Since its introduction in 1993, Ruger’s Vaquero single-action has ranked among the most popular of six-guns with cowboy action shooters and cowboy mounted shooters, alike. The combining of Old West tradition externally and rugged state-of-the-art-technology in its inner workings have made the Vaquero a handsome and durable six-shooter for today’s sportsmen. Besides the standard peacemaker-styled revolver, Ruger offers a Bisley version of the Vaquero—a sleek-looking hogleg that traces its beginnings to the last decade of the 19th century, when the sport of target-shooting was reaching a peak in popularity and many firearms companies were introducing target versions of their guns.
Because sport shooters of the late 19th century were looking for improvements in Colt’s 1888 Peacemaker Flat Top target variation, Colt designers worked with serious target-shooters to design an improved “special target” revolver, which was introduced in 1894. The first of these new, and different-looking flat top, target-sighted handguns were shipped to Colt’s London agency. This latest model’s spectacular performances in England’s famous target matches, held at Bisley Common outside of London, led to Colt’s renaming the revolver the “Bisley” model. The gun, made in both flat top and the more traditional rounded top strap versions, was quickly accepted by many of the best-known target-shooters of the era. The Bisley, with its redesigned frame quickly eclipsed the older target revolver, ultimately leading to the earlier flat top’s discontinuance.
For the next two decades, this slick-looking six-shooter was used by cowboys, sportsmen, adventurers and target-shooters. The Bisley’s rakish, low-profile styling, balance and fast-handling characteristics made it a popular arm—especially in the American Southwest and in northern Mexico. The Copper Queen Construction and Mining Company in Bisbee, Arizona Territory, bought Bisleys. California stage robber—later turned Canadian train robber—Bill Miner (depicted by actor Richard Farnsworth in the 1982 Western The Grey Fox) packed a 5½-inch Bisley in .41 Colt caliber. Mexican Revolutionary hero Pancho Villa is known to have owned several Bisleys throughout his colorful career.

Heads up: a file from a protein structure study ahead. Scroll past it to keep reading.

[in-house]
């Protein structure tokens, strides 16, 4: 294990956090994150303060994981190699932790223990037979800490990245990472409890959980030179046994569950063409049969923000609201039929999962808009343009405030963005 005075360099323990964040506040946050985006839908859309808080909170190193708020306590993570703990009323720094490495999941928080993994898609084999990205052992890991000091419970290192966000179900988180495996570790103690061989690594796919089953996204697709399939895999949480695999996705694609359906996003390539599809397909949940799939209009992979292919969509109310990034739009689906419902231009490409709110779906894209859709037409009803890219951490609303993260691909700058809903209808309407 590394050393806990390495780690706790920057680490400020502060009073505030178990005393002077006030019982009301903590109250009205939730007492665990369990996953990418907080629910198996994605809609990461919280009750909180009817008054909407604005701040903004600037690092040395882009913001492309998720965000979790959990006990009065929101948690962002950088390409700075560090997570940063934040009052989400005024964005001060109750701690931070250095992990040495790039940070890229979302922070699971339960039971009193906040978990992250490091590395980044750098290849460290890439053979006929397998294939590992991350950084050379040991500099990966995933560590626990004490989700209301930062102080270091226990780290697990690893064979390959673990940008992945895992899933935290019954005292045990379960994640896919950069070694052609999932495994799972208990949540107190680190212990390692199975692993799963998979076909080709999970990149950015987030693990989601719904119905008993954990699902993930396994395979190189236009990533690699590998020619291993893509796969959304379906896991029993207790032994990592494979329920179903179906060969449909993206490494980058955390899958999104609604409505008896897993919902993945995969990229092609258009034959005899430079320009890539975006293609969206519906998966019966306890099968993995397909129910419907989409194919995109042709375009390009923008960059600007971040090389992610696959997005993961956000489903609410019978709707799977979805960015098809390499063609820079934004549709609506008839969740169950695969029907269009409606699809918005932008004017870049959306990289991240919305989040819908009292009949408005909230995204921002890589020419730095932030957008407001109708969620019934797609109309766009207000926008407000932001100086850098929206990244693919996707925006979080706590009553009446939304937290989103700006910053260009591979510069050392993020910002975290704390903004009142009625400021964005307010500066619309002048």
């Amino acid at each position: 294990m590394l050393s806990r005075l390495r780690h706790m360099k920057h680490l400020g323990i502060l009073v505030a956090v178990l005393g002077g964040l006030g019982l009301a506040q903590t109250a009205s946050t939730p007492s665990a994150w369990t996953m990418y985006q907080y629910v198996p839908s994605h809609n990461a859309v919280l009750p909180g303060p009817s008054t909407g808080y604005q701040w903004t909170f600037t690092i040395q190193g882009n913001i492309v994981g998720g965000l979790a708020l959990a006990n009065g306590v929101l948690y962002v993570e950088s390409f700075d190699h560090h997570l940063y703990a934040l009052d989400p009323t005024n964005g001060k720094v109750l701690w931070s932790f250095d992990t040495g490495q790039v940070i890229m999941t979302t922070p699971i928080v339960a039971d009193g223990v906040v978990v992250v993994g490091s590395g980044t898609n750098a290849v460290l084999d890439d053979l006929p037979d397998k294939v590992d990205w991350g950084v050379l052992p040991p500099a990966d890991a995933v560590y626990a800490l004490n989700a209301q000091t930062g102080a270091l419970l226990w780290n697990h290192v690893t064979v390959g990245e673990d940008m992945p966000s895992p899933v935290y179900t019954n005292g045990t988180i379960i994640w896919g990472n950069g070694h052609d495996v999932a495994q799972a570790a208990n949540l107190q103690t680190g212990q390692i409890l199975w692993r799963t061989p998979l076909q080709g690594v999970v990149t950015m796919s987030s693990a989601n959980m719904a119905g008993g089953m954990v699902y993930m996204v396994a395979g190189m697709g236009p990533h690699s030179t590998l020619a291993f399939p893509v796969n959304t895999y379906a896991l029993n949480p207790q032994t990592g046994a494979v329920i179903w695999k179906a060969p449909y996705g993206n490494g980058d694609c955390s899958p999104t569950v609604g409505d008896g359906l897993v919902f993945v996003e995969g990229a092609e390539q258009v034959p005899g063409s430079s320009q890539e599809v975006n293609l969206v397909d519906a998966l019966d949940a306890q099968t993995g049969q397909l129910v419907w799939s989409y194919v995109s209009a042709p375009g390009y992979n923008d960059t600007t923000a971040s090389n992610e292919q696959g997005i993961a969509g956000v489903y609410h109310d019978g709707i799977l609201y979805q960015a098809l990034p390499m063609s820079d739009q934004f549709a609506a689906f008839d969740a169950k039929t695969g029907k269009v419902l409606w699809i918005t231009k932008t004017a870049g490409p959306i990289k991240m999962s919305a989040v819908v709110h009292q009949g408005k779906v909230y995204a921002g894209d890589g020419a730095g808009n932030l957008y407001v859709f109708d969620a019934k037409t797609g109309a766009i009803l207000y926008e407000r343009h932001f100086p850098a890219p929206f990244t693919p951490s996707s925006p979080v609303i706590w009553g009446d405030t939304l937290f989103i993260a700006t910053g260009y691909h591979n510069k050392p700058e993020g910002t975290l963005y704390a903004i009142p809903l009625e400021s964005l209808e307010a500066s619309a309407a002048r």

Discontinued in Colt’s advertising in 1912, assembly of Bisley models continued until mid-1915, although guns were shipped from the factory as late as November of 1919. The term “hogleg,” which is often used when referring to the standard Colt Peacemaker, reportedly stems from the old-timers’ nickname for the Bisley’s grip.
Ruger’s Bisley Vaquero carries on the tradition of the original model, with its distinctive low-hammer profile, longer grip style and large trigger guard, but with the addition of Ruger’s modern coil main spring, transfer bar safety and other state-of-the-art features. Offered in what the company calls “Gloss Stainless,” stainless steel—which looks almost like nickel-plating—the Bisley Vaquero is currently offered in the popular 5½-inch barrel length and is rifled with a fast 1-in-16-inch, right hand rate of twist.
Currently offered in .357 Magnum and .45 Colt, Ruger Bisley Vaqueros come standard with rosewood grips, however several models can be ordered with Ruger’s simulated ivory gunfighter two-piece grip panels. With a weight of 41 or 45 ounces—depending on caliber, the Bisley has that familiar Ruger six-gun heft, combined with a touch of the old-time Bisley feel. Six-gunners of just about any discipline should appreciate the Ruger Bisley Vaquero’s straight shooting, rugged construction and easy handling qualities. For more information, go to Ruger.com.
Phil Spangenberger has written for Guns & Ammo, appears on the History Channel and other networks, produces Wild West shows, is a Hollywood gun coach and character actor, and is True West’s Firearms Editor.
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